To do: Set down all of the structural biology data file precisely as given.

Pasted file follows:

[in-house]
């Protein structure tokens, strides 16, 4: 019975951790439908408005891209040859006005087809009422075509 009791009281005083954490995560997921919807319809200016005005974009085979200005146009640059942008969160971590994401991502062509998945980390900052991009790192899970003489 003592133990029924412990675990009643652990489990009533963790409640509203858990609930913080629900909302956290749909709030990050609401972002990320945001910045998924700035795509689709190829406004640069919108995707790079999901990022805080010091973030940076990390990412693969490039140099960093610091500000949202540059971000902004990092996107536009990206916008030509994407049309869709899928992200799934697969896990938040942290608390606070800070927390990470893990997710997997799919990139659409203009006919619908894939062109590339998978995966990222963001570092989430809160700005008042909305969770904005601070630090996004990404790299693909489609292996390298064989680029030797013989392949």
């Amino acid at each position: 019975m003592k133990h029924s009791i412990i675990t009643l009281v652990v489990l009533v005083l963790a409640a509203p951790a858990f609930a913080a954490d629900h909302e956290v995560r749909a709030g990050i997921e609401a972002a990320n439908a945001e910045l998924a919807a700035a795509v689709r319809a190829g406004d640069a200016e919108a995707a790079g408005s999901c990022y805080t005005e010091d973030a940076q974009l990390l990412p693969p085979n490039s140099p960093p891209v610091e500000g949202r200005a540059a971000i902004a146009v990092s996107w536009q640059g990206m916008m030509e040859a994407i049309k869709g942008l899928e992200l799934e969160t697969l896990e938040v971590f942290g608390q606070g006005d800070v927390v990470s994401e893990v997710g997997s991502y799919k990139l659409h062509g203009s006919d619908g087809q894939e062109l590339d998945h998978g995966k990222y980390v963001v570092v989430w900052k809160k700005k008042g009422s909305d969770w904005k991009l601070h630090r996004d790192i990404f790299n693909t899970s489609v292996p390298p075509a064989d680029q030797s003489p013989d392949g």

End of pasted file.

[in-house]
């Protein structure tokens, strides 16, 4: 019975951790439908408005891209040859006005087809009422075509 009791009281005083954490995560997921919807319809200016005005974009085979200005146009640059942008969160971590994401991502062509998945980390900052991009790192899970003489 003592133990029924412990675990009643652990489990009533963790409640509203858990609930913080629900909302956290749909709030990050609401972002990320945001910045998924700035795509689709190829406004640069919108995707790079999901990022805080010091973030940076990390990412693969490039140099960093610091500000949202540059971000902004990092996107536009990206916008030509994407049309869709899928992200799934697969896990938040942290608390606070800070927390990470893990997710997997799919990139659409203009006919619908894939062109590339998978995966990222963001570092989430809160700005008042909305969770904005601070630090996004990404790299693909489609292996390298064989680029030797013989392949």
């Amino acid at each position: 019975m003592k133990h029924s009791i412990i675990t009643l009281v652990v489990l009533v005083l963790a409640a509203p951790a858990f609930a913080a954490d629900h909302e956290v995560r749909a709030g990050i997921e609401a972002a990320n439908a945001e910045l998924a919807a700035a795509v689709r319809a190829g406004d640069a200016e919108a995707a790079g408005s999901c990022y805080t005005e010091d973030a940076q974009l990390l990412p693969p085979n490039s140099p960093p891209v610091e500000g949202r200005a540059a971000i902004a146009v990092s996107w536009q640059g990206m916008m030509e040859a994407i049309k869709g942008l899928e992200l799934e969160t697969l896990e938040v971590f942290g608390q606070g006005d800070v927390v990470s994401e893990v997710g997997s991502y799919k990139l659409h062509g203009s006919d619908g087809q894939e062109l590339d998945h998978g995966k990222y980390v963001v570092v989430w900052k809160k700005k008042g009422s909305d969770w904005k991009l601070h630090r996004d790192i990404f790299n693909t899970s489609v292996p390298p075509a064989d680029q030797s003489p013989d392949g």